Group-IB has found a new advanced persistence threat (APT) actor dubbed Dark Pink targeting government and armed forces in the Asia-Pacific region using custom malware. Group-IB researchers have attributed seven successful attacks to the APT between June and December 2022.
Confirmed victims include two military bodies in the Philippines and Malaysia, government agencies in Cambodia, Indonesia and Bosnia and Herzegovina, and a religious organization in Vietnam. An unnamed European state development body in Vietnam was also attacked but wasn’t compromised.
The group’s main goals are to conduct corporate espionage, steal documents, capture audio recordings from infected devices and extract messaging data. All these points to the possibility that it might be a state-sponsored actor.
The report states that there isn’t enough data at the time of writing to attribute the group to a particular country. However, the target pool indicates that it could be in the Asia-Pacific region.
The group is still active at the time of writing, with its first activity being attributed to a Github account used by the attackers in mid-2021. The first attack, however, took place in June 2022. The final three months of 2022 were a busy time for the group, with four confirmed attacks being carried out.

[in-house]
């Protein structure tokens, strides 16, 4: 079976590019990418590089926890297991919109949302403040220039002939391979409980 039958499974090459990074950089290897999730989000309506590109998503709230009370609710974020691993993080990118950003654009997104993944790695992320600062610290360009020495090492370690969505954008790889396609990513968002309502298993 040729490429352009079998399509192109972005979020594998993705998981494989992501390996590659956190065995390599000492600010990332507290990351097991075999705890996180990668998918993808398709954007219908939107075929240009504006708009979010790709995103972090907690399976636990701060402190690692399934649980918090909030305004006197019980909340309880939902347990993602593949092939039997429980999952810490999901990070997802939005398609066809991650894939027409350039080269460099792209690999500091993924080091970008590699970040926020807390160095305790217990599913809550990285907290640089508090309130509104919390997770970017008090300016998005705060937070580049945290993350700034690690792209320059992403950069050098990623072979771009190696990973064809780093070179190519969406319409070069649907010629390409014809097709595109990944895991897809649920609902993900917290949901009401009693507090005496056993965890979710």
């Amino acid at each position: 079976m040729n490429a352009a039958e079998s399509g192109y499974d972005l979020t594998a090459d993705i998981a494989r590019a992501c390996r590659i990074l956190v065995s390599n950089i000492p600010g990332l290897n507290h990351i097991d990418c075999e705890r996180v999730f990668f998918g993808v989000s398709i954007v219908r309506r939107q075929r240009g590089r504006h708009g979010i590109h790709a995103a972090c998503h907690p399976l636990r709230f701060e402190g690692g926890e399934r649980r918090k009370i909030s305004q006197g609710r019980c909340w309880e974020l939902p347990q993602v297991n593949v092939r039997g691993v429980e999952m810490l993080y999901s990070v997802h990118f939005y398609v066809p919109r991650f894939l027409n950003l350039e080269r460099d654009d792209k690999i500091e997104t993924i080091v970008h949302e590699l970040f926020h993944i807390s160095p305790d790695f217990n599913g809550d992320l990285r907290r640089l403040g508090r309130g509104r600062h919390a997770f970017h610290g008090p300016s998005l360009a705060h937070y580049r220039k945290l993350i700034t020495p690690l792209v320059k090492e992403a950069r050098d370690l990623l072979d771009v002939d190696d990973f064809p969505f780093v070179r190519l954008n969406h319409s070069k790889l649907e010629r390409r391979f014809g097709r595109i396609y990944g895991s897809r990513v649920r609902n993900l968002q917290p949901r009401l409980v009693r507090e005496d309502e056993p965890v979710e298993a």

Attacking with custom malware
The APT uses a custom toolkit featuring the TelePowerBot, KamiKakaBot, Cucky and Ctealer information stealers. The group also can infect the USB devices attached to a particular compromised machine, further spreading the malware. It can also gain access to any messengers on targeted machines.
This is done using two main techniques — DLL Side Loading and Event Triggered Execution: Change Default File Association. This is an interesting mix of tactics as while DLL Side Loading is a rather common attack vector, not many APTs and malware campaigns use Event Triggered Execution in the wild.
DLL Side Loading is used to avoid detection during initial access. Afterwards, Event Triggered Execution: Change Default File Association is used to launch the TelePowerBot malware.
The initial attack vector is targeted spear-phishing emails where the threat actors pose as job applicants to the targeted agency. Evidence suggests that threat actors scanned job vacancy portals and made unique email addresses for victims looking to fill said vacancies.
A set of custom PowerShell scripts was also discovered to facilitate communication between the victims’ and threat actors’ infrastructure. These scripts also help with lateral movement and recon once within the victim’s network. Finally, all the communication between the infected infrastructure is reportedly based on the Telegram API.